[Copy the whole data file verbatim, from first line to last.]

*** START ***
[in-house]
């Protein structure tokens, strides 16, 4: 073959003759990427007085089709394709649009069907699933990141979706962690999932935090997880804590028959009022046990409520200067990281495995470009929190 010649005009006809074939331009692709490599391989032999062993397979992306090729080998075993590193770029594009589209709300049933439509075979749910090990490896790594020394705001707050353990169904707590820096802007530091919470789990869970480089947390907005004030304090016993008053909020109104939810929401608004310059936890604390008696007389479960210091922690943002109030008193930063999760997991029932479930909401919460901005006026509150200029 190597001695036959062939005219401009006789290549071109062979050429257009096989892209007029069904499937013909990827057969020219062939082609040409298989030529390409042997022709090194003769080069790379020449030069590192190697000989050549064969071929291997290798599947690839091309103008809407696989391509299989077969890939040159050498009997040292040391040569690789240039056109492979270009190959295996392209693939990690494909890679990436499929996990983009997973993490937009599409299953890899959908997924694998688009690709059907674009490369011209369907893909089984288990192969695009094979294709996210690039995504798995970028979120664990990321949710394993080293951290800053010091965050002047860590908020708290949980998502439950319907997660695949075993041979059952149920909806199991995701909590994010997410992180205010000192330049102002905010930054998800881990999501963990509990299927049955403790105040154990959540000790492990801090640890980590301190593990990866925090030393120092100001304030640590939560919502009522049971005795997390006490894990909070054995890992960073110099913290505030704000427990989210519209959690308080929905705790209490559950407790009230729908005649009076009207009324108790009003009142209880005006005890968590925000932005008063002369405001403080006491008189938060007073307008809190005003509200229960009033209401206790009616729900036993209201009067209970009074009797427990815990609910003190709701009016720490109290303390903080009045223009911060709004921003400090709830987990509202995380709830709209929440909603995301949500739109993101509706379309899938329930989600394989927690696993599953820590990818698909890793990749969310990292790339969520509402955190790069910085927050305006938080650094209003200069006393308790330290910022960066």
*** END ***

[in-house]
């Protein structure tokens, strides 16, 4: 073959003759990427007085089709394709649009069907699933990141979706962690999932935090997880804590028959009022046990409520200067990281495995470009929190 010649005009006809074939331009692709490599391989032999062993397979992306090729080998075993590193770029594009589209709300049933439509075979749910090990490896790594020394705001707050353990169904707590820096802007530091919470789990869970480089947390907005004030304090016993008053909020109104939810929401608004310059936890604390008696007389479960210091922690943002109030008193930063999760997991029932479930909401919460901005006026509150200029 190597001695036959062939005219401009006789290549071109062979050429257009096989892209007029069904499937013909990827057969020219062939082609040409298989030529390409042997022709090194003769080069790379020449030069590192190697000989050549064969071929291997290798599947690839091309103008809407696989391509299989077969890939040159050498009997040292040391040569690789240039056109492979270009190959295996392209693939990690494909890679990436499929996990983009997973993490937009599409299953890899959908997924694998688009690709059907674009490369011209369907893909089984288990192969695009094979294709996210690039995504798995970028979120664990990321949710394993080293951290800053010091965050002047860590908020708290949980998502439950319907997660695949075993041979059952149920909806199991995701909590994010997410992180205010000192330049102002905010930054998800881990999501963990509990299927049955403790105040154990959540000790492990801090640890980590301190593990990866925090030393120092100001304030640590939560919502009522049971005795997390006490894990909070054995890992960073110099913290505030704000427990989210519209959690308080929905705790209490559950407790009230729908005649009076009207009324108790009003009142209880005006005890968590925000932005008063002369405001403080006491008189938060007073307008809190005003509200229960009033209401206790009616729900036993209201009067209970009074009797427990815990609910003190709701009016720490109290303390903080009045223009911060709004921003400090709830987990509202995380709830709209929440909603995301949500739109993101509706379309899938329930989600394989927690696993599953820590990818698909890793990749969310990292790339969520509402955190790069910085927050305006938080650094209003200069006393308790330290910022960066």